April 18, 2016
Imagine a world with no coffee.
It’s safe to say that more than half of your faces likely twisted into a state of shock, while your bodies shrank back in horror as if to distance themselves from the very possibility of such a reality.
No worries, as a fellow coffee drinker, I cringed while writing it, so count yourself among family.
Now, imagine being the lucky goat to first indulge in the magical bliss that is coffee.
According to Ethiopian legend, a herder followed his goats up into the mountains, where he observed them dancing joyfully after eating the red berries of a bush. (I have a similar reaction when that freshly brewed, elixir-like liquid hits my bloodstream and causes my spirit to break into a praise dance because, glory be, my morning — and the world — have been saved from…a coffee-less Syreeta.)
It seems fitting to pause now and give the proper shoutout to the O.G. (read: Original Goat): You are the MVP, the true G.O.A.T. (Greatest of All Time)!
This legend inspired Toyin Ajayi-Frankel, a Philadelphia transplant originally from Lagos, Nigeria, to pay homage to that first goat by naming her Brewerytown-based coffee shop The Lucky Goat Coffee House. Her passion for coffee and its culture were first sparked while living in Seattle.
“With $1 in your pocket, you can walk into your neighborhood coffeehouse, make friends, find out who is who, sit down and work or just completely lose yourself in your own thoughts if you want,” she said.
The Lucky Goat set up shop at 26th and Poplar streets in 2013 amid a vastly evolving time for the Brewerytown neighborhood on the northern cusp of Fairmount. Three years later, the residents now reflect the meshing of the neighborhood’s past and future, and create a unique present.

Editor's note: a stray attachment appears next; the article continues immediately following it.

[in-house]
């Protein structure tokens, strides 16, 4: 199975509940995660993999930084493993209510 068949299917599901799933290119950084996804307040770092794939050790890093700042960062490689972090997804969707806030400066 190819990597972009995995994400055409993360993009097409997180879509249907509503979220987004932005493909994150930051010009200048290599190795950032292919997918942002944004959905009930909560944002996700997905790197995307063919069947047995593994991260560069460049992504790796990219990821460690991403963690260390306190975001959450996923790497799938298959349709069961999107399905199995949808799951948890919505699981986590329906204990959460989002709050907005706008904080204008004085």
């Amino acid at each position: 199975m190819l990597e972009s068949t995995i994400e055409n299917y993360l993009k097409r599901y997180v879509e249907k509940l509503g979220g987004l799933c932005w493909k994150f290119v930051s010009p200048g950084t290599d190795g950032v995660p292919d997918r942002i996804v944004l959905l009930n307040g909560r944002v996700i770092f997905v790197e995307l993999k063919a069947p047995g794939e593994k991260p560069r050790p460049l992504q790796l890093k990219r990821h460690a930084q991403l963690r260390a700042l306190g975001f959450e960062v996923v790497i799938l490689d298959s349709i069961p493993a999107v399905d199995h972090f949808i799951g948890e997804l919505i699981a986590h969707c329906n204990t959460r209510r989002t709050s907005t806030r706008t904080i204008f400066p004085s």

“Lucky Goat is in a building that sits just where [the] Brewerytown, Fairmount and Francisville neighborhoods come together,” said Ajayi-Frankel. “It is a neighborhood which represents the full cultural, economic and racial diversity of Philadelphia.”
Bamidele Faleimu, a barista at Lucky Goat, said the coffeehouse provides residents with a more intimate atmosphere compared to mainstream coffee shops.
Faleimu takes great care in being knowledgeable about his customers. In addition to remembering their names and usual orders, he also learns their interests in hopes of possibly connecting them with relevant people, places or events.
This sense of connectedness is nurtured over quality coffee and teas from brands like La Colombe, Two Leaves and Novus, and locally sourced baked goods — all at affordable prices.
For Faleimu, the goal is to build an authentic relationship with the people he serves and ensure that they feel comfortable and valued every time they visit. Because they are.
“They’re not cash cows, they’re people,” he said. Lucky Goat's atmosphere “is sort of like a barbershop but with coffee instead of, like, cutting hair.”
A customer smiles widely and nods his head in agreement while laughing at the apt description, and adds, “It is. It really is like that.”